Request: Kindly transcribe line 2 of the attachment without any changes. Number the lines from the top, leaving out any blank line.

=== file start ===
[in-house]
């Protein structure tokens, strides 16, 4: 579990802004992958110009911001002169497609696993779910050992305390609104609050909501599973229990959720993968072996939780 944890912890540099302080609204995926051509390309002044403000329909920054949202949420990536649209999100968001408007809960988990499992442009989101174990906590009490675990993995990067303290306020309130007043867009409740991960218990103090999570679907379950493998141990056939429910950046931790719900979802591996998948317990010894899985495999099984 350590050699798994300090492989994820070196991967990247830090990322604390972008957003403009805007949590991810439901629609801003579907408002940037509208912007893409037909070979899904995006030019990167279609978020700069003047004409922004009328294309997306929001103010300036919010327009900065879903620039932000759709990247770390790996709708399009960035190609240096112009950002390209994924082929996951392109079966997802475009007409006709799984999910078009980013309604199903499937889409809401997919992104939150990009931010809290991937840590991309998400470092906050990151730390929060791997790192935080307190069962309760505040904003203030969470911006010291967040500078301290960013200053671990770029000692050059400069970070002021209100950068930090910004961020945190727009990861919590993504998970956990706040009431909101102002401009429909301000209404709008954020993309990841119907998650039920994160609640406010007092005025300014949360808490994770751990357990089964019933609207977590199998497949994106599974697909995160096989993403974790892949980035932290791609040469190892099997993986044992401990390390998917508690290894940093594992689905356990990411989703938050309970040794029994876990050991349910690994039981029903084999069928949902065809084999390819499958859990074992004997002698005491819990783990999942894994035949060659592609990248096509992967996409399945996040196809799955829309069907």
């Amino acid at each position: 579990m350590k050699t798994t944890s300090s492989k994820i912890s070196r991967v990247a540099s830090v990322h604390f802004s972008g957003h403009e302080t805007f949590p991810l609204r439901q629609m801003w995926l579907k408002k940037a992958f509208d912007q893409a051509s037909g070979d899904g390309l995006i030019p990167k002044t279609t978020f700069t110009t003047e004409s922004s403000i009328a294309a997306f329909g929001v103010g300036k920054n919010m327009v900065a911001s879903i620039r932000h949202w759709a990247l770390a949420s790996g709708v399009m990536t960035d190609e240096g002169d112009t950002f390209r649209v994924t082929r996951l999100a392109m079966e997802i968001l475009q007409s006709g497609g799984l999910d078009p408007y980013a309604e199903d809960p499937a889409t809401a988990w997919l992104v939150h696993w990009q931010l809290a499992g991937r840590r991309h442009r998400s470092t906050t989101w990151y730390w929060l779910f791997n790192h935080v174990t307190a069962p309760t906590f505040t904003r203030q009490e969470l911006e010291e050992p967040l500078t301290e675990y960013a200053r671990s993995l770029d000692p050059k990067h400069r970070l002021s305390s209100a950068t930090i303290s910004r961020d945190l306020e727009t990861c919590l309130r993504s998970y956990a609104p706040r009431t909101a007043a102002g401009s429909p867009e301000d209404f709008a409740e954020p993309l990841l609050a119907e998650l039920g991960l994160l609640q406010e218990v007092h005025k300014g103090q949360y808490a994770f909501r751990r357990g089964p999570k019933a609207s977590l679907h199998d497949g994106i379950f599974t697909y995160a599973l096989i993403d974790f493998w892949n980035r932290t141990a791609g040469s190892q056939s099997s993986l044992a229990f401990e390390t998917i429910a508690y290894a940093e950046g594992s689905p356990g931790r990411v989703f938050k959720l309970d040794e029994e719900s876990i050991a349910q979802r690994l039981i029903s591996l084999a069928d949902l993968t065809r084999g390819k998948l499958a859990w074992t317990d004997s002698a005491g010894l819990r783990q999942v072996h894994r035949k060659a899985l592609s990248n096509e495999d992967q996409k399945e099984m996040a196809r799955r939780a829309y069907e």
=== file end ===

């Protein structure tokens, strides 16, 4: 579990802004992958110009911001002169497609696993779910050992305390609104609050909501599973229990959720993968072996939780 944890912890540099302080609204995926051509390309002044403000329909920054949202949420990536649209999100968001408007809960988990499992442009989101174990906590009490675990993995990067303290306020309130007043867009409740991960218990103090999570679907379950493998141990056939429910950046931790719900979802591996998948317990010894899985495999099984 350590050699798994300090492989994820070196991967990247830090990322604390972008957003403009805007949590991810439901629609801003579907408002940037509208912007893409037909070979899904995006030019990167279609978020700069003047004409922004009328294309997306929001103010300036919010327009900065879903620039932000759709990247770390790996709708399009960035190609240096112009950002390209994924082929996951392109079966997802475009007409006709799984999910078009980013309604199903499937889409809401997919992104939150990009931010809290991937840590991309998400470092906050990151730390929060791997790192935080307190069962309760505040904003203030969470911006010291967040500078301290960013200053671990770029000692050059400069970070002021209100950068930090910004961020945190727009990861919590993504998970956990706040009431909101102002401009429909301000209404709008954020993309990841119907998650039920994160609640406010007092005025300014949360808490994770751990357990089964019933609207977590199998497949994106599974697909995160096989993403974790892949980035932290791609040469190892099997993986044992401990390390998917508690290894940093594992689905356990990411989703938050309970040794029994876990050991349910690994039981029903084999069928949902065809084999390819499958859990074992004997002698005491819990783990999942894994035949060659592609990248096509992967996409399945996040196809799955829309069907």